The finding highlights the need for continued mammography screening.
Michael S. Simon, M.D., M.P.H., leader of the breast multidisciplinary team at Barbara Ann Karmanos Cancer Institute in Detroit, Mich., and professor of internal medicine and oncology at Wayne State University School of Medicine, said:
"We found that for women age 75 and older, a longer time interval between the last mammogram and the date of breast cancer diagnosis was associated with a greater chance for dying from breast cancer."
In order to assess whether the time between mammograms had any effect on mortality, the researchers analyzed a total of 8,663 women who had been diagnosed with breast cancer for a duration of 12.2 years.
They identified an increase in the prevalence of advanced-stage disease among women who had their mammograms every five years or more compared to those who had them in intervals of six months to a year.
The researchers found that a longer time between breast cancer diagnosis and receiving a mammogram was associated with a higher risk of mortality.
Compared to women who had an interval of six months to a year between mammogram and diagnosis, women who never had a mammogram or who had one in an interval of more than five years after diagnosis were at a three times greater risk of breast cancer death.
"I am not sure why we are seeing these results particularly for older women. Tumors of younger women were more likely to be a little more unfavorable overall. It is possible that the differences in the relationship between screening interval and mortality in older versus younger women may be related to the more aggressive nature of the tumors in younger women, which might obliterate the effects of more screening. Other reasons may include differences in cancer treatment, information that was not available for this cohort of women."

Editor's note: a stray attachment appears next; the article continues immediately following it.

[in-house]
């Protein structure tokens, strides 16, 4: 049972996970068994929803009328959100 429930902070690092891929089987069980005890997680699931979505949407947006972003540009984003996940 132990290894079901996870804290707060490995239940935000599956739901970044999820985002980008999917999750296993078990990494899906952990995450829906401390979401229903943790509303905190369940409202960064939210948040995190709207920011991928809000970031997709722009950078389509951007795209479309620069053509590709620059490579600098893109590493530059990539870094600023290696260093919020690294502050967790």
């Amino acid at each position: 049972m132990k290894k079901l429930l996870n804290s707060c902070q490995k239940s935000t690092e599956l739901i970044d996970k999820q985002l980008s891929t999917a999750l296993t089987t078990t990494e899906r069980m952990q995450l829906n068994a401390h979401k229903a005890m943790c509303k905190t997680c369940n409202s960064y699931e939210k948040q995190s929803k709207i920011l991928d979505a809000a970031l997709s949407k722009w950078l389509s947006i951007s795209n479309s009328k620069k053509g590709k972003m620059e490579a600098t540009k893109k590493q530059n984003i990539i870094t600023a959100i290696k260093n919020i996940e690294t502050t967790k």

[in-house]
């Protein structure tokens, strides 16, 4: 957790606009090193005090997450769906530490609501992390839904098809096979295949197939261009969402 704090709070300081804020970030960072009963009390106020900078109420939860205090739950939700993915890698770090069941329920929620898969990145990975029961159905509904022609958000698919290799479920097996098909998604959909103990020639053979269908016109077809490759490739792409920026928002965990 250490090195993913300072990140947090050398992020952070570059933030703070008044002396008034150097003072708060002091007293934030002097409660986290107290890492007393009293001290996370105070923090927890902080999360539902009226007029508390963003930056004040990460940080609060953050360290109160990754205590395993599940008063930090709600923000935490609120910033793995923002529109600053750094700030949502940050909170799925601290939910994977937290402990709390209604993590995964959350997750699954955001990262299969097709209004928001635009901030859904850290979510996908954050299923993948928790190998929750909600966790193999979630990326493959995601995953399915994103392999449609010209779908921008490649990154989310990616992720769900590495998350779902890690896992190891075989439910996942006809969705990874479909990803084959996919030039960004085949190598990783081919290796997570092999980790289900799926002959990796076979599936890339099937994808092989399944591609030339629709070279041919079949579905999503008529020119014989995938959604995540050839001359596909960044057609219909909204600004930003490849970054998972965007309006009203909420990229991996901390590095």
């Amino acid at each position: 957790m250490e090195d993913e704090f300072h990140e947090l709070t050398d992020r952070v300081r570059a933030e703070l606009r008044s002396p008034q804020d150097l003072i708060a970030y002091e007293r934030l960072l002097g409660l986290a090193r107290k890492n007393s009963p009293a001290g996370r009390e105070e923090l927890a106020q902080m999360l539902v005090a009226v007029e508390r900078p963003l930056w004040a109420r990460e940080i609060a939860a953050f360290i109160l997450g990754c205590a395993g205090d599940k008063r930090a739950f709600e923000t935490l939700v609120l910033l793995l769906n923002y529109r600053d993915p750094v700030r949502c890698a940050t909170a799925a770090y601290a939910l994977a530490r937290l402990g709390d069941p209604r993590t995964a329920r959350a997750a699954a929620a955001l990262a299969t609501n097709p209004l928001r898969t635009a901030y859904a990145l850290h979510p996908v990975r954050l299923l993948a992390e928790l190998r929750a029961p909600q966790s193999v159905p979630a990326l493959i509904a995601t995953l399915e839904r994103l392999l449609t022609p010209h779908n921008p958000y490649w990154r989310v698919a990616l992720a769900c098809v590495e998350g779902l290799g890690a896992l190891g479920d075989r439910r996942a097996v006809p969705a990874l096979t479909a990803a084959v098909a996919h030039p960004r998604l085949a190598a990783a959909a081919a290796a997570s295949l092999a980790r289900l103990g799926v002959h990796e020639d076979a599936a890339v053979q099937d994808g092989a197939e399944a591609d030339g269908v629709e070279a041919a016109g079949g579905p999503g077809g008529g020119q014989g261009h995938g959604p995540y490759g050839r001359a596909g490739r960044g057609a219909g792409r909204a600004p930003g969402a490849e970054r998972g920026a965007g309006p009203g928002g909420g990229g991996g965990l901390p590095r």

The researchers conclude that it's vital that doctors discuss the risks and benefits of mammography among older patients and encourage screening. "Our findings suggest that regular mammography should be continued for older women every one or two years; however, as with younger women, mammography screening should be considered in light of the overall health of the individual woman."
In another study, researchers from the University of California, San Francisco, reported in the Journal of the National Cancer Institute (February 2013 issue) that receiving a mammogram every two years is as advantageous for older women as having one every year. They also found that biennial screening resulted in considerably fewer false positives.
Lead researchers, Dejana Braithwaite, PhD, said "Screening every other year, as opposed to every year, does not increase the probability of late-stage breast cancer in older women. Moreover, the presence of other illnesses such as diabetes or heart disease made no difference in the ratio of benefit to harm."